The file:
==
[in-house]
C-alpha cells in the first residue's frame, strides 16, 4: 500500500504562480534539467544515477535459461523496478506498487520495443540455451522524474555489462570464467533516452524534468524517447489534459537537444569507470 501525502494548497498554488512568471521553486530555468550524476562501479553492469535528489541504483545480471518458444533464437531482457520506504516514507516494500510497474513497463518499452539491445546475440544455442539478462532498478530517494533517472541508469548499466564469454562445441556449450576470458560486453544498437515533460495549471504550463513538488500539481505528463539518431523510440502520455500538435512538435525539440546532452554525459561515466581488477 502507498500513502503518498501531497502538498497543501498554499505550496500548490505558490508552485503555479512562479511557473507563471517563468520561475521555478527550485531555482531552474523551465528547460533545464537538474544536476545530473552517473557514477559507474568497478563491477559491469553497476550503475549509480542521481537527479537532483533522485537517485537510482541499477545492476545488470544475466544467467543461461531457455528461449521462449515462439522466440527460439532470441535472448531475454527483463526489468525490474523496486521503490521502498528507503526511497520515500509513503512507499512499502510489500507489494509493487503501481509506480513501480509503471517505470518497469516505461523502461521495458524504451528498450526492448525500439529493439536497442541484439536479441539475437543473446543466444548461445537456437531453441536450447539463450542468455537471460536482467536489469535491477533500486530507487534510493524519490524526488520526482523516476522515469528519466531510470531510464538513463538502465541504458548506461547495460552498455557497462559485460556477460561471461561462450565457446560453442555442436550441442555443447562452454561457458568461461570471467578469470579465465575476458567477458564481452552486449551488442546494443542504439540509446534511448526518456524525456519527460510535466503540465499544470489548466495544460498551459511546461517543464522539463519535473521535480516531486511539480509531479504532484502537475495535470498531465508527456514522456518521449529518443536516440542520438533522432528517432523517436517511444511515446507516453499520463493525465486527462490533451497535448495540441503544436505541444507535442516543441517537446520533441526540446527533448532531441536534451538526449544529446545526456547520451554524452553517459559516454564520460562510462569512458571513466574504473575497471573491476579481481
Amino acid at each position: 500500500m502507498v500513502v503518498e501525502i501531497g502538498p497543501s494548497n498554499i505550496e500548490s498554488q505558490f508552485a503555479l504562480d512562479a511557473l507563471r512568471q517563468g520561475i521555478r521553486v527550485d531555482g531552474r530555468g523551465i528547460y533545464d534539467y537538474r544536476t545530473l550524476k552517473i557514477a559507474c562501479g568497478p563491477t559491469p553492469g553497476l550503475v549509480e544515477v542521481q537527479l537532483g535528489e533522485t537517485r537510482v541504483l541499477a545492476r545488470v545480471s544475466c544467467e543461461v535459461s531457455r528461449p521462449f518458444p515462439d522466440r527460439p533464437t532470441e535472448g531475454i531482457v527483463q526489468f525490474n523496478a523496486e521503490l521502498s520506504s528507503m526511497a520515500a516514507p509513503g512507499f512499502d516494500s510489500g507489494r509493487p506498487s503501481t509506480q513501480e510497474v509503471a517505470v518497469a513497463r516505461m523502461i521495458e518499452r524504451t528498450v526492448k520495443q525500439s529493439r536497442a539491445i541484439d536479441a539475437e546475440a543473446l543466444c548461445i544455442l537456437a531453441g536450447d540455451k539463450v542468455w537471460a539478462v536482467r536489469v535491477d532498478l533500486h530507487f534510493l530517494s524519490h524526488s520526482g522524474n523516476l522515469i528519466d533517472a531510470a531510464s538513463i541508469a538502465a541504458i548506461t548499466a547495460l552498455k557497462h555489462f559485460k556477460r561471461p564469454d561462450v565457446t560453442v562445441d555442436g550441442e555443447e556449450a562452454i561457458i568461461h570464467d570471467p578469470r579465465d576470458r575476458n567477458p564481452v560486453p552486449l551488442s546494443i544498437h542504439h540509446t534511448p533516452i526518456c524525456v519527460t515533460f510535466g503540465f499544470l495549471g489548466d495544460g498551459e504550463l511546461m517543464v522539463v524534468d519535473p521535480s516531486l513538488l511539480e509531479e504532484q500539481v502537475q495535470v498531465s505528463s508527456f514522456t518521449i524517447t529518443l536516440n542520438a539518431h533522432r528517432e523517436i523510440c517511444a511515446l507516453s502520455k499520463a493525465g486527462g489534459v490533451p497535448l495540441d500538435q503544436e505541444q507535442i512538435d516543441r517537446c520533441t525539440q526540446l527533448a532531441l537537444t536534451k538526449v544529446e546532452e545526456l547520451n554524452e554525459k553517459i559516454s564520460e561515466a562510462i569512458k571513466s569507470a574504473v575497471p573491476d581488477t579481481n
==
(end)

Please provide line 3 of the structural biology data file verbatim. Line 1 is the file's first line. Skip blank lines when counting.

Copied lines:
Amino acid at each position: 500500500m502507498v500513502v503518498e501525502i501531497g502538498p497543501s494548497n498554499i505550496e500548490s498554488q505558490f508552485a503555479l504562480d512562479a511557473l507563471r512568471q517563468g520561475i521555478r521553486v527550485d531555482g531552474r530555468g523551465i528547460y533545464d534539467y537538474r544536476t545530473l550524476k552517473i557514477a559507474c562501479g568497478p563491477t559491469p553492469g553497476l550503475v549509480e544515477v542521481q537527479l537532483g535528489e533522485t537517485r537510482v541504483l541499477a545492476r545488470v545480471s544475466c544467467e543461461v535459461s531457455r528461449p521462449f518458444p515462439d522466440r527460439p533464437t532470441e535472448g531475454i531482457v527483463q526489468f525490474n523496478a523496486e521503490l521502498s520506504s528507503m526511497a520515500a516514507p509513503g512507499f512499502d516494500s510489500g507489494r509493487p506498487s503501481t509506480q513501480e510497474v509503471a517505470v518497469a513497463r516505461m523502461i521495458e518499452r524504451t528498450v526492448k520495443q525500439s529493439r536497442a539491445i541484439d536479441a539475437e546475440a543473446l543466444c548461445i544455442l537456437a531453441g536450447d540455451k539463450v542468455w537471460a539478462v536482467r536489469v535491477d532498478l533500486h530507487f534510493l530517494s524519490h524526488s520526482g522524474n523516476l522515469i528519466d533517472a531510470a531510464s538513463i541508469a538502465a541504458i548506461t548499466a547495460l552498455k557497462h555489462f559485460k556477460r561471461p564469454d561462450v565457446t560453442v562445441d555442436g550441442e555443447e556449450a562452454i561457458i568461461h570464467d570471467p578469470r579465465d576470458r575476458n567477458p564481452v560486453p552486449l551488442s546494443i544498437h542504439h540509446t534511448p533516452i526518456c524525456v519527460t515533460f510535466g503540465f499544470l495549471g489548466d495544460g498551459e504550463l511546461m517543464v522539463v524534468d519535473p521535480s516531486l513538488l511539480e509531479e504532484q500539481v502537475q495535470v498531465s505528463s508527456f514522456t518521449i524517447t529518443l536516440n542520438a539518431h533522432r528517432e523517436i523510440c517511444a511515446l507516453s502520455k499520463a493525465g486527462g489534459v490533451p497535448l495540441d500538435q503544436e505541444q507535442i512538435d516543441r517537446c520533441t525539440q526540446l527533448a532531441l537537444t536534451k538526449v544529446e546532452e545526456l547520451n554524452e554525459k553517459i559516454s564520460e561515466a562510462i569512458k571513466s569507470a574504473v575497471p573491476d581488477t579481481n